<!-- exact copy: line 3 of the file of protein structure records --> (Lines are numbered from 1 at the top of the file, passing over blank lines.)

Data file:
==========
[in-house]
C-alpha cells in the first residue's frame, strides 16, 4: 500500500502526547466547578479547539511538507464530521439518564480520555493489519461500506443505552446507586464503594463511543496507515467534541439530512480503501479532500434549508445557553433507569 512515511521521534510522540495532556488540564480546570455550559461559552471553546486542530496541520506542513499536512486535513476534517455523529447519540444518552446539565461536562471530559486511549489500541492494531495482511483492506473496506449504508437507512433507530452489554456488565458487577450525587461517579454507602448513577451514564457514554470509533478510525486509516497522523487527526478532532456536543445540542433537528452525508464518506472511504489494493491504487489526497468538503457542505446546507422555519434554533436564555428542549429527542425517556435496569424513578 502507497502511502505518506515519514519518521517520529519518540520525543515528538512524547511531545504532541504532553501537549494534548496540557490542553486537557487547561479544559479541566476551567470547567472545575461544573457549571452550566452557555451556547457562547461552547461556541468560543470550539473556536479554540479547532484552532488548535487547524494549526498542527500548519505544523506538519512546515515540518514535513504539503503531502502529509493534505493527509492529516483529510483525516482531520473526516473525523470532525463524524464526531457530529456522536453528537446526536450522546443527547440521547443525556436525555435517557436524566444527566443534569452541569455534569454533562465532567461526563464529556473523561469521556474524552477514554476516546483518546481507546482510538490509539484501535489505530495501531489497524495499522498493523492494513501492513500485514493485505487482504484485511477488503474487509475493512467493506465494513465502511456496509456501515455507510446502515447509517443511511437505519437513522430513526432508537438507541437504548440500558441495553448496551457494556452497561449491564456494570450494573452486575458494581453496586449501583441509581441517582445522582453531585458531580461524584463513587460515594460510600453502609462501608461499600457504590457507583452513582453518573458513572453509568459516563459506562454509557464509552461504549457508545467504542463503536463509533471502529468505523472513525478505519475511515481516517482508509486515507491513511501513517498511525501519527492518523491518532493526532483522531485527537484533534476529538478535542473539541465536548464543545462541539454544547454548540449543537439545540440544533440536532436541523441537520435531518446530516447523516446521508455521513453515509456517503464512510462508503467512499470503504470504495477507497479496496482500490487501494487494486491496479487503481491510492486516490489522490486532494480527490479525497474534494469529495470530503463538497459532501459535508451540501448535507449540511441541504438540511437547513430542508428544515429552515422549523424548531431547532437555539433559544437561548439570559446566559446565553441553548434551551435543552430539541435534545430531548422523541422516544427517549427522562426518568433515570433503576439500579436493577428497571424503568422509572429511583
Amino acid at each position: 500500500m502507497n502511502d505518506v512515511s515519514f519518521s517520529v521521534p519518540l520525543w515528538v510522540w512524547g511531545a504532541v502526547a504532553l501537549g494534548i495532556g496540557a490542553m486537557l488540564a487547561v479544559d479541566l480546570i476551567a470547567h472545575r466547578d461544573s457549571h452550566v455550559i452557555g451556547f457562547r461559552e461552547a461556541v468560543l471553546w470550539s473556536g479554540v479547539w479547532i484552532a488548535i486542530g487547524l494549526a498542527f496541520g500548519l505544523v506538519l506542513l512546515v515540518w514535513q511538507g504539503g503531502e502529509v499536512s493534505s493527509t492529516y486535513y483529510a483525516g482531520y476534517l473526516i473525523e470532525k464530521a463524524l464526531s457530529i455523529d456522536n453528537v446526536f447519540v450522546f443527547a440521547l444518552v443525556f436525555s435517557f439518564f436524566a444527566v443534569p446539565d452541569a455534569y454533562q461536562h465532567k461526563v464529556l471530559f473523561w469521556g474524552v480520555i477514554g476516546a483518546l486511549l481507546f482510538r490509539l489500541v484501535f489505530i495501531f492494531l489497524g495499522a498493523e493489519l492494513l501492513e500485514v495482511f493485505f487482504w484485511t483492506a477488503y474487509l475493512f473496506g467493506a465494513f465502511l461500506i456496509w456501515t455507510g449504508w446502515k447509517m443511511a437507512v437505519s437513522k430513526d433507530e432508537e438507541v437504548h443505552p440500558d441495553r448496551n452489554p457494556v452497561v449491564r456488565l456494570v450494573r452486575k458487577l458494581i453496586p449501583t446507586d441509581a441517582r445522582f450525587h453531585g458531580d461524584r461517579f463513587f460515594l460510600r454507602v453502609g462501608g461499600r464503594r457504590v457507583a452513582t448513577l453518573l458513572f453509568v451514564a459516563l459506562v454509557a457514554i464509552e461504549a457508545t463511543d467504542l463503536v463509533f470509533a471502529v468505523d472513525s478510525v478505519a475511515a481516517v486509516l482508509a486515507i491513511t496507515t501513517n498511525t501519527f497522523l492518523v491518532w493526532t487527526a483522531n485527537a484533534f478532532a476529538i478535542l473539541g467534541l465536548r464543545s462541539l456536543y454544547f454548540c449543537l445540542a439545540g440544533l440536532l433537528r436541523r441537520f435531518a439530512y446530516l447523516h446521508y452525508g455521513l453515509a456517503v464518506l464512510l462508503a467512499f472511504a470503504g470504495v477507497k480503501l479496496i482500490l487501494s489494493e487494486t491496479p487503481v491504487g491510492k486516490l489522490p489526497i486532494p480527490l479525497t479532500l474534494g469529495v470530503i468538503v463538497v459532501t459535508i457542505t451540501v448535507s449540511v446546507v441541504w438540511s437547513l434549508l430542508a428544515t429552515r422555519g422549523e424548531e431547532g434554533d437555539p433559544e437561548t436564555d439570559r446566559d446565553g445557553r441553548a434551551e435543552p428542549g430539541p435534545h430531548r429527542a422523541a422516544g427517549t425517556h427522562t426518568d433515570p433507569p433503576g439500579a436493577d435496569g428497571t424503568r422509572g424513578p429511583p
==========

Amino acid at each position: 500500500m502507497n502511502d505518506v512515511s515519514f519518521s517520529v521521534p519518540l520525543w515528538v510522540w512524547g511531545a504532541v502526547a504532553l501537549g494534548i495532556g496540557a490542553m486537557l488540564a487547561v479544559d479541566l480546570i476551567a470547567h472545575r466547578d461544573s457549571h452550566v455550559i452557555g451556547f457562547r461559552e461552547a461556541v468560543l471553546w470550539s473556536g479554540v479547539w479547532i484552532a488548535i486542530g487547524l494549526a498542527f496541520g500548519l505544523v506538519l506542513l512546515v515540518w514535513q511538507g504539503g503531502e502529509v499536512s493534505s493527509t492529516y486535513y483529510a483525516g482531520y476534517l473526516i473525523e470532525k464530521a463524524l464526531s457530529i455523529d456522536n453528537v446526536f447519540v450522546f443527547a440521547l444518552v443525556f436525555s435517557f439518564f436524566a444527566v443534569p446539565d452541569a455534569y454533562q461536562h465532567k461526563v464529556l471530559f473523561w469521556g474524552v480520555i477514554g476516546a483518546l486511549l481507546f482510538r490509539l489500541v484501535f489505530i495501531f492494531l489497524g495499522a498493523e493489519l492494513l501492513e500485514v495482511f493485505f487482504w484485511t483492506a477488503y474487509l475493512f473496506g467493506a465494513f465502511l461500506i456496509w456501515t455507510g449504508w446502515k447509517m443511511a437507512v437505519s437513522k430513526d433507530e432508537e438507541v437504548h443505552p440500558d441495553r448496551n452489554p457494556v452497561v449491564r456488565l456494570v450494573r452486575k458487577l458494581i453496586p449501583t446507586d441509581a441517582r445522582f450525587h453531585g458531580d461524584r461517579f463513587f460515594l460510600r454507602v453502609g462501608g461499600r464503594r457504590v457507583a452513582t448513577l453518573l458513572f453509568v451514564a459516563l459506562v454509557a457514554i464509552e461504549a457508545t463511543d467504542l463503536v463509533f470509533a471502529v468505523d472513525s478510525v478505519a475511515a481516517v486509516l482508509a486515507i491513511t496507515t501513517n498511525t501519527f497522523l492518523v491518532w493526532t487527526a483522531n485527537a484533534f478532532a476529538i478535542l473539541g467534541l465536548r464543545s462541539l456536543y454544547f454548540c449543537l445540542a439545540g440544533l440536532l433537528r436541523r441537520f435531518a439530512y446530516l447523516h446521508y452525508g455521513l453515509a456517503v464518506l464512510l462508503a467512499f472511504a470503504g470504495v477507497k480503501l479496496i482500490l487501494s489494493e487494486t491496479p487503481v491504487g491510492k486516490l489522490p489526497i486532494p480527490l479525497t479532500l474534494g469529495v470530503i468538503v463538497v459532501t459535508i457542505t451540501v448535507s449540511v446546507v441541504w438540511s437547513l434549508l430542508a428544515t429552515r422555519g422549523e424548531e431547532g434554533d437555539p433559544e437561548t436564555d439570559r446566559d446565553g445557553r441553548a434551551e435543552p428542549g430539541p435534545h430531548r429527542a422523541a422516544g427517549t425517556h427522562t426518568d433515570p433507569p433503576g439500579a436493577d435496569g428497571t424503568r422509572g424513578p429511583p